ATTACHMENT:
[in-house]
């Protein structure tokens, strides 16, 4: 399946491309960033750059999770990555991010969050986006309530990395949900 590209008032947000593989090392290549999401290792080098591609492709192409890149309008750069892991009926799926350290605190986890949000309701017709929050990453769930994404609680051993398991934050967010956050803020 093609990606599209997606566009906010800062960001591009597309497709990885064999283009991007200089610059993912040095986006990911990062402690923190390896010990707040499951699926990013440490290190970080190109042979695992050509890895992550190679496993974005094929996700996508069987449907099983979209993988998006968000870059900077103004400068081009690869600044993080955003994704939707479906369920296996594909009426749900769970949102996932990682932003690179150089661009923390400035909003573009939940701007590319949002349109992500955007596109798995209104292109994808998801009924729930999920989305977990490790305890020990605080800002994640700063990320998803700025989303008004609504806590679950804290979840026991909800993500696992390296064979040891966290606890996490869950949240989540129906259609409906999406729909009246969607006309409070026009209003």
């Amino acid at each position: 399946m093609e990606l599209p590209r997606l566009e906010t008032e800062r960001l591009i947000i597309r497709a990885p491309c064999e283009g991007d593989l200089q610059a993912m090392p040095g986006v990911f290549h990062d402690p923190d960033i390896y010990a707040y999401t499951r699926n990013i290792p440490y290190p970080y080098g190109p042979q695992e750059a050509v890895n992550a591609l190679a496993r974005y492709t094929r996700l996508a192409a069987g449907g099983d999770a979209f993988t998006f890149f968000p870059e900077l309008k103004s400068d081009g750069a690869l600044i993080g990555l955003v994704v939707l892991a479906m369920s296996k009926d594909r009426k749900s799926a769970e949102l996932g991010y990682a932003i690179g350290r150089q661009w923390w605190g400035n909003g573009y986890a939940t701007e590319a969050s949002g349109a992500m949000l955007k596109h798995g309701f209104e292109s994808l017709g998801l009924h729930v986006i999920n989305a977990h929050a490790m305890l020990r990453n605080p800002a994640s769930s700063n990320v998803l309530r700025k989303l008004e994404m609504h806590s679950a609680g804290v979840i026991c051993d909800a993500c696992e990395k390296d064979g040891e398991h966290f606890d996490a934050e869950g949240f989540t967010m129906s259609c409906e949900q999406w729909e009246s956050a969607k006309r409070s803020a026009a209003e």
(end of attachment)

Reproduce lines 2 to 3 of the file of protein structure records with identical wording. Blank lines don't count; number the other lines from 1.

């Protein structure tokens, strides 16, 4: 399946491309960033750059999770990555991010969050986006309530990395949900 590209008032947000593989090392290549999401290792080098591609492709192409890149309008750069892991009926799926350290605190986890949000309701017709929050990453769930994404609680051993398991934050967010956050803020 093609990606599209997606566009906010800062960001591009597309497709990885064999283009991007200089610059993912040095986006990911990062402690923190390896010990707040499951699926990013440490290190970080190109042979695992050509890895992550190679496993974005094929996700996508069987449907099983979209993988998006968000870059900077103004400068081009690869600044993080955003994704939707479906369920296996594909009426749900769970949102996932990682932003690179150089661009923390400035909003573009939940701007590319949002349109992500955007596109798995209104292109994808998801009924729930999920989305977990490790305890020990605080800002994640700063990320998803700025989303008004609504806590679950804290979840026991909800993500696992390296064979040891966290606890996490869950949240989540129906259609409906999406729909009246969607006309409070026009209003």
């Amino acid at each position: 399946m093609e990606l599209p590209r997606l566009e906010t008032e800062r960001l591009i947000i597309r497709a990885p491309c064999e283009g991007d593989l200089q610059a993912m090392p040095g986006v990911f290549h990062d402690p923190d960033i390896y010990a707040y999401t499951r699926n990013i290792p440490y290190p970080y080098g190109p042979q695992e750059a050509v890895n992550a591609l190679a496993r974005y492709t094929r996700l996508a192409a069987g449907g099983d999770a979209f993988t998006f890149f968000p870059e900077l309008k103004s400068d081009g750069a690869l600044i993080g990555l955003v994704v939707l892991a479906m369920s296996k009926d594909r009426k749900s799926a769970e949102l996932g991010y990682a932003i690179g350290r150089q661009w923390w605190g400035n909003g573009y986890a939940t701007e590319a969050s949002g349109a992500m949000l955007k596109h798995g309701f209104e292109s994808l017709g998801l009924h729930v986006i999920n989305a977990h929050a490790m305890l020990r990453n605080p800002a994640s769930s700063n990320v998803l309530r700025k989303l008004e994404m609504h806590s679950a609680g804290v979840i026991c051993d909800a993500c696992e990395k390296d064979g040891e398991h966290f606890d996490a934050e869950g949240f989540t967010m129906s259609c409906e949900q999406w729909e009246s956050a969607k006309r409070s803020a026009a209003e």